by Kate Lorig, RN, DrPH
There are also lots of ways of managing difficult emotions. One of the very best is positive thinking. Positive thinking does not mean denying your negative emotions and pretending that everything is OK. Rather, it means looking at the way you talk to yourself. We all do this. We give ourselves negative messages all the time: “I am too fat.” “Nothing will ever be the same.” “I can’t do anything.” Positive thinking means first identifying these thoughts and then reframing them. For example, you can say to yourself, “People tell me I have pretty eyes.” “I can’t run on the beach with the grandchildren, but they love it when I read to them.” “I can do 90% of what I want.” Learning positive thinking takes some time but is well worth the effort.
Another way of managing difficult emotions is to write them down. Keep a journal with a focus on your emotions. What makes you angry, sad, or frustrated? Write it down. You do not need to show what you write to anyone. It is just for you. We know that just the act of writing helps to improve emotions. Try it. You might surprise yourself.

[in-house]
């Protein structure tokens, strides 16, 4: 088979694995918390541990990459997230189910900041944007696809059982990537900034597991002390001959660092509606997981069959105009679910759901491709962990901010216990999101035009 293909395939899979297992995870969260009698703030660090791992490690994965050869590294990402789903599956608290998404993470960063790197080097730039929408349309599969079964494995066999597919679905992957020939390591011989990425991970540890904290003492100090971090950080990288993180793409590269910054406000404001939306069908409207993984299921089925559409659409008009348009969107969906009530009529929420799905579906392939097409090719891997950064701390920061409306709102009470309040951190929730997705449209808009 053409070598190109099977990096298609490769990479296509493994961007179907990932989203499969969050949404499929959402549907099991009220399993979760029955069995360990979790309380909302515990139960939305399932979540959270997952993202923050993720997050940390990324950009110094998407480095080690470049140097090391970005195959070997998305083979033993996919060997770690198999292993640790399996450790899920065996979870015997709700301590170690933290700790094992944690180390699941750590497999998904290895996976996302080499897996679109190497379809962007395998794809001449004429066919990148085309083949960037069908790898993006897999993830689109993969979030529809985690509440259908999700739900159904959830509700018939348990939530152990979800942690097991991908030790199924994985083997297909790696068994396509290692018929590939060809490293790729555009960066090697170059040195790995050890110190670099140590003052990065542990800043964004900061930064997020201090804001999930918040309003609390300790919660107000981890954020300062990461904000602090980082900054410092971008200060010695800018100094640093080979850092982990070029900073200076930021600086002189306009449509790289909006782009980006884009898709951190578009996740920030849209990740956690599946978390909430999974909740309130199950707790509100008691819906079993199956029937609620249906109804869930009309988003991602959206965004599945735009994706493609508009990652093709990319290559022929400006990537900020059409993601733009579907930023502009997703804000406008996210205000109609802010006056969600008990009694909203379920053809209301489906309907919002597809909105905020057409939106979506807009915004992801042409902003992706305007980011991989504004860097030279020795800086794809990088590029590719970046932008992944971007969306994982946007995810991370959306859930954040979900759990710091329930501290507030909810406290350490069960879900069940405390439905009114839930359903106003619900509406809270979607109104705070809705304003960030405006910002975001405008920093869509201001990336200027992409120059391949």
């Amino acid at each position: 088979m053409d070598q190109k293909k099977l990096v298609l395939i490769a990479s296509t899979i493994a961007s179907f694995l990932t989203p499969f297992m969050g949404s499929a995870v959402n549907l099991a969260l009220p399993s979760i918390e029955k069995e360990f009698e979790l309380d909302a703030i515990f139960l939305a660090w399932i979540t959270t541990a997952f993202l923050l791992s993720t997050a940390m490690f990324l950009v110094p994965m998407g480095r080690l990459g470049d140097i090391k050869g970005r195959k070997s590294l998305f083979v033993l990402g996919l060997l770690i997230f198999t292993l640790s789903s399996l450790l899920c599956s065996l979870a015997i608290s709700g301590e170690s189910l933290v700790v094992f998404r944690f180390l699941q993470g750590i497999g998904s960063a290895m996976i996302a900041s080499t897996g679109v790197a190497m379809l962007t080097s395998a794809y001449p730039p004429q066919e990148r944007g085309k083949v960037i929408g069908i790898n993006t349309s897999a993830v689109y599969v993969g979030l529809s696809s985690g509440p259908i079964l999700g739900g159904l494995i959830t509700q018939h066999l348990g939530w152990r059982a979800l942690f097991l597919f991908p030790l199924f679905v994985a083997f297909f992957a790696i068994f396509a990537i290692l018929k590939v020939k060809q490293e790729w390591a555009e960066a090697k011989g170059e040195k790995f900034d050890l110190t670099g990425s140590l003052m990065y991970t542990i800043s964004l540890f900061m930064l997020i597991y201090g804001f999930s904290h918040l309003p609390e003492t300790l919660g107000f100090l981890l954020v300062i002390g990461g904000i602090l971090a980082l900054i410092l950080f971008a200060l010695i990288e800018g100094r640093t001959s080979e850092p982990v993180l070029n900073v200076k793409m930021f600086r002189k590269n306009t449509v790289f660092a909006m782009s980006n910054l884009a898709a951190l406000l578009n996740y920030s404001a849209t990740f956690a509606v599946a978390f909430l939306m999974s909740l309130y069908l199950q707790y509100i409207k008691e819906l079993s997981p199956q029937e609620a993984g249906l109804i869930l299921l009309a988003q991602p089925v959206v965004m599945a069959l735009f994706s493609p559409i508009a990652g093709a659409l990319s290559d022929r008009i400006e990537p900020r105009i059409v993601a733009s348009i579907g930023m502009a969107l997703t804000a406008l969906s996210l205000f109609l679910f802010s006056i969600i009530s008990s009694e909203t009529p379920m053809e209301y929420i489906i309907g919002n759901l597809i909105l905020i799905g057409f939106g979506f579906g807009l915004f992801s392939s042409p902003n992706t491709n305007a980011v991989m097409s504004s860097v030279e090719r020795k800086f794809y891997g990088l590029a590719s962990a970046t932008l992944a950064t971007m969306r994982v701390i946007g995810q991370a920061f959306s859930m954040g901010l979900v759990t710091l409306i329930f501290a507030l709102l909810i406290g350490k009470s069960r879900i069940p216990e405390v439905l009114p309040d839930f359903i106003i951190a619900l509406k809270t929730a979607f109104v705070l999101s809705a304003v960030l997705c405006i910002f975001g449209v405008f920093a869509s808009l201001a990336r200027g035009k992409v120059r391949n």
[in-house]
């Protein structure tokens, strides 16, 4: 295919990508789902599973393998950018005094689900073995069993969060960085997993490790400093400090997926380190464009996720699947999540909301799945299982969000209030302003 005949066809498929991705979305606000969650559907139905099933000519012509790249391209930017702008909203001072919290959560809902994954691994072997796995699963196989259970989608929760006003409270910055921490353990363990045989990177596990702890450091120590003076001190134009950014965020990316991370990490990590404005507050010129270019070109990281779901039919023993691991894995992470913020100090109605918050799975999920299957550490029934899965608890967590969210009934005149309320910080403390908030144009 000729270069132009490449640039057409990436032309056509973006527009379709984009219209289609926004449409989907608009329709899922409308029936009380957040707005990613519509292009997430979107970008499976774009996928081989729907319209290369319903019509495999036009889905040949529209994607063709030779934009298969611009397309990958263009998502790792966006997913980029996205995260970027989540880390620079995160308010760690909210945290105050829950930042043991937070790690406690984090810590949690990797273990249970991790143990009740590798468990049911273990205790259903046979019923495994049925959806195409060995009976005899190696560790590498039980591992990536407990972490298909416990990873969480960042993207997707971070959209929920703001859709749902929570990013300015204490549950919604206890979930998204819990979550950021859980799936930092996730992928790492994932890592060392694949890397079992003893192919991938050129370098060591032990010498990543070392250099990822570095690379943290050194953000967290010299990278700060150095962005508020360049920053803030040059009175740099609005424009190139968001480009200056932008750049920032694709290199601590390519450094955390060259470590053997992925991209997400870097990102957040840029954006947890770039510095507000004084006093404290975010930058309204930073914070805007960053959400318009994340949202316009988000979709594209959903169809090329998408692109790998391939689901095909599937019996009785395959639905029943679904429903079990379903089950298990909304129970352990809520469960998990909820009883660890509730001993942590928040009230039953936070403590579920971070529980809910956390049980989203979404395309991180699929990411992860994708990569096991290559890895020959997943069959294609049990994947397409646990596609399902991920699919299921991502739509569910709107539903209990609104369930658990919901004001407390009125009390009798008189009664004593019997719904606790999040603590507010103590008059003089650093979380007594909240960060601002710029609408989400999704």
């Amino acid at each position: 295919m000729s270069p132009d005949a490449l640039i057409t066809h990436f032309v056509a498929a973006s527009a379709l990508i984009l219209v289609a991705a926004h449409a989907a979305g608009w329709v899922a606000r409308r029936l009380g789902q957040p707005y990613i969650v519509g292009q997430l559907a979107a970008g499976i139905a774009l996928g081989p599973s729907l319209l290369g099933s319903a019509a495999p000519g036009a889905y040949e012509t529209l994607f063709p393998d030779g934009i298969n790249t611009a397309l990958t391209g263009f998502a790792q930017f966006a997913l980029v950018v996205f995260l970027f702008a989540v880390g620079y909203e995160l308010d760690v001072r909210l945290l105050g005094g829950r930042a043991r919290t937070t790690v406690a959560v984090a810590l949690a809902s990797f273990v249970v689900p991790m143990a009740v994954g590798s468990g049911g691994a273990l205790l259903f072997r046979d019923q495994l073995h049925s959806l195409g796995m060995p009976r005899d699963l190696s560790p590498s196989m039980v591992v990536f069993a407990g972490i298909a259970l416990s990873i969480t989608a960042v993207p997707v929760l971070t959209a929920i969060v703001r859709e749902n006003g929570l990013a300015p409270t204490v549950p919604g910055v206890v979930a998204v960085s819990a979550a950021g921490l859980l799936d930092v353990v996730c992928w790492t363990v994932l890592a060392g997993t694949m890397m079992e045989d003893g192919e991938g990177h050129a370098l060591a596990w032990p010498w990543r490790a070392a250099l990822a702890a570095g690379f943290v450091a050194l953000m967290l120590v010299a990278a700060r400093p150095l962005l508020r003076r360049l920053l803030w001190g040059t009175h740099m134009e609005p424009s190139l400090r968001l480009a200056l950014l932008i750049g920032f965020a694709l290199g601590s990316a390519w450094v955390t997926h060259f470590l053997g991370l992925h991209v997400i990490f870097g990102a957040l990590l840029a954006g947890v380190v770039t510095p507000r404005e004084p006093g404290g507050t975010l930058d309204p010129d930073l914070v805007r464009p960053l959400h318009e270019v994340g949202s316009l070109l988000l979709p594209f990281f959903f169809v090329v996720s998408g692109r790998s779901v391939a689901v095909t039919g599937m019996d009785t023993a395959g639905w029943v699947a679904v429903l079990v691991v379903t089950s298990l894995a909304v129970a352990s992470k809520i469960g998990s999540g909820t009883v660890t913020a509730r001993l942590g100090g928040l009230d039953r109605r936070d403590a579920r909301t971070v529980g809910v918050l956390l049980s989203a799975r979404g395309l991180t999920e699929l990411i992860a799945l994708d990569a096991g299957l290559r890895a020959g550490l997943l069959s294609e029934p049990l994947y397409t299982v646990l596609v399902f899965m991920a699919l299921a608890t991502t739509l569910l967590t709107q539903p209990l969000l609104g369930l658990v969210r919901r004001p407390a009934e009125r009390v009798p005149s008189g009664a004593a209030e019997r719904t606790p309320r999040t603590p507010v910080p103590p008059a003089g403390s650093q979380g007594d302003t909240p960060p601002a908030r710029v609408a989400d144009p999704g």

A third stress buster is “signal breathing.” When you are feeling stressed or angry, simply take a couple of deep breaths. It may not seem like much, but it helps. It is called signal breathing because first you have to recognize the signal — how you are feeling — and then you have to breathe.
So let’s go back to learning how to live with arthritis. Throughout the country many organizations offer arthritis self-management programs that cover in detail many of the topics discussed in this article. If you’d like to learn more about the programs, see "Self-Management Programs." And always remember that you can do a lot about your arthritis by becoming a proactive self-manager.
Last Reviewed on June 1, 2011
Kate Lorig is Director of Patient Education at Stanford Arthritis Center and a Professor (Research) in the Department of Medicine at Stanford University School of Medicine. She developed the Arthritis Self-Help Course sponsored by the Arthritis Foundation and is coauthor of The Arthritis Helpbook.
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